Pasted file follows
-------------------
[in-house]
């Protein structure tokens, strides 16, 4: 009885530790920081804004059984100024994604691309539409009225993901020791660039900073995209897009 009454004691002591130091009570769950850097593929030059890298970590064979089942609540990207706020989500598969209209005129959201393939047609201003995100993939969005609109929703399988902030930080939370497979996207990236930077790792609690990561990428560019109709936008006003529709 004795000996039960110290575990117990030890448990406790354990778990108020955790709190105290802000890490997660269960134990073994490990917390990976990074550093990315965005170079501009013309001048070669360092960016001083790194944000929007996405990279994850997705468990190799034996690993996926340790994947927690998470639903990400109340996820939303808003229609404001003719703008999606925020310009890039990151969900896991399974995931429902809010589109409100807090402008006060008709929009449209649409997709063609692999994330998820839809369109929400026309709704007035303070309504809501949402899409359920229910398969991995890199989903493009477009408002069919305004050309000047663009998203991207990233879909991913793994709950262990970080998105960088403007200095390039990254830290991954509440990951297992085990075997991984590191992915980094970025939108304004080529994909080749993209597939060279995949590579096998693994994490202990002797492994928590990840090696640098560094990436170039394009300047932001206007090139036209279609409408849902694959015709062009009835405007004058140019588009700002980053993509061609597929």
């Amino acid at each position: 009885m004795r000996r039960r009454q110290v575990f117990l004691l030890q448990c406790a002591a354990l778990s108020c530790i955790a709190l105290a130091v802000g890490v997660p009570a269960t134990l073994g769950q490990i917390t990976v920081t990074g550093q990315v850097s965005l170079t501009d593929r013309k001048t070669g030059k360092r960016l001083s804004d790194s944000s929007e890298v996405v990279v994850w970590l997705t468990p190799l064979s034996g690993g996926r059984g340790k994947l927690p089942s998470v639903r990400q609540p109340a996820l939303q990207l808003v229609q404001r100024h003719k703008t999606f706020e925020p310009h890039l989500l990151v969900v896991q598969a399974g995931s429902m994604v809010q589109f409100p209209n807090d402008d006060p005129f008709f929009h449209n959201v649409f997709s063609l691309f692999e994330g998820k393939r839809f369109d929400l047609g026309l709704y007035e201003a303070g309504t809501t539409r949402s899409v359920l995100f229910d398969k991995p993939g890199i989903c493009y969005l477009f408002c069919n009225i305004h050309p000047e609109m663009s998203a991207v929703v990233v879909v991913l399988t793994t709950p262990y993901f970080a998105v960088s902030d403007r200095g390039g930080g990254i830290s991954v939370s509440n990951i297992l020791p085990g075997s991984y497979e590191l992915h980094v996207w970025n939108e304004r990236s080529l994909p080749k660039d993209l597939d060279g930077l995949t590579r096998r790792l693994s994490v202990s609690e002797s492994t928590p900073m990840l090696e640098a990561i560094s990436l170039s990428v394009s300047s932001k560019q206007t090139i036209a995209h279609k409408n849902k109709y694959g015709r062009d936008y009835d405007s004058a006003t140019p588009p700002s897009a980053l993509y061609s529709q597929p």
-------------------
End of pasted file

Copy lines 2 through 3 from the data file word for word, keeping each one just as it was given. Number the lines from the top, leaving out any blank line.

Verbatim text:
């Protein structure tokens, strides 16, 4: 009885530790920081804004059984100024994604691309539409009225993901020791660039900073995209897009 009454004691002591130091009570769950850097593929030059890298970590064979089942609540990207706020989500598969209209005129959201393939047609201003995100993939969005609109929703399988902030930080939370497979996207990236930077790792609690990561990428560019109709936008006003529709 004795000996039960110290575990117990030890448990406790354990778990108020955790709190105290802000890490997660269960134990073994490990917390990976990074550093990315965005170079501009013309001048070669360092960016001083790194944000929007996405990279994850997705468990190799034996690993996926340790994947927690998470639903990400109340996820939303808003229609404001003719703008999606925020310009890039990151969900896991399974995931429902809010589109409100807090402008006060008709929009449209649409997709063609692999994330998820839809369109929400026309709704007035303070309504809501949402899409359920229910398969991995890199989903493009477009408002069919305004050309000047663009998203991207990233879909991913793994709950262990970080998105960088403007200095390039990254830290991954509440990951297992085990075997991984590191992915980094970025939108304004080529994909080749993209597939060279995949590579096998693994994490202990002797492994928590990840090696640098560094990436170039394009300047932001206007090139036209279609409408849902694959015709062009009835405007004058140019588009700002980053993509061609597929």
């Amino acid at each position: 009885m004795r000996r039960r009454q110290v575990f117990l004691l030890q448990c406790a002591a354990l778990s108020c530790i955790a709190l105290a130091v802000g890490v997660p009570a269960t134990l073994g769950q490990i917390t990976v920081t990074g550093q990315v850097s965005l170079t501009d593929r013309k001048t070669g030059k360092r960016l001083s804004d790194s944000s929007e890298v996405v990279v994850w970590l997705t468990p190799l064979s034996g690993g996926r059984g340790k994947l927690p089942s998470v639903r990400q609540p109340a996820l939303q990207l808003v229609q404001r100024h003719k703008t999606f706020e925020p310009h890039l989500l990151v969900v896991q598969a399974g995931s429902m994604v809010q589109f409100p209209n807090d402008d006060p005129f008709f929009h449209n959201v649409f997709s063609l691309f692999e994330g998820k393939r839809f369109d929400l047609g026309l709704y007035e201003a303070g309504t809501t539409r949402s899409v359920l995100f229910d398969k991995p993939g890199i989903c493009y969005l477009f408002c069919n009225i305004h050309p000047e609109m663009s998203a991207v929703v990233v879909v991913l399988t793994t709950p262990y993901f970080a998105v960088s902030d403007r200095g390039g930080g990254i830290s991954v939370s509440n990951i297992l020791p085990g075997s991984y497979e590191l992915h980094v996207w970025n939108e304004r990236s080529l994909p080749k660039d993209l597939d060279g930077l995949t590579r096998r790792l693994s994490v202990s609690e002797s492994t928590p900073m990840l090696e640098a990561i560094s990436l170039s990428v394009s300047s932001k560019q206007t090139i036209a995209h279609k409408n849902k109709y694959g015709r062009d936008y009835d405007s004058a006003t140019p588009p700002s897009a980053l993509y061609s529709q597929p």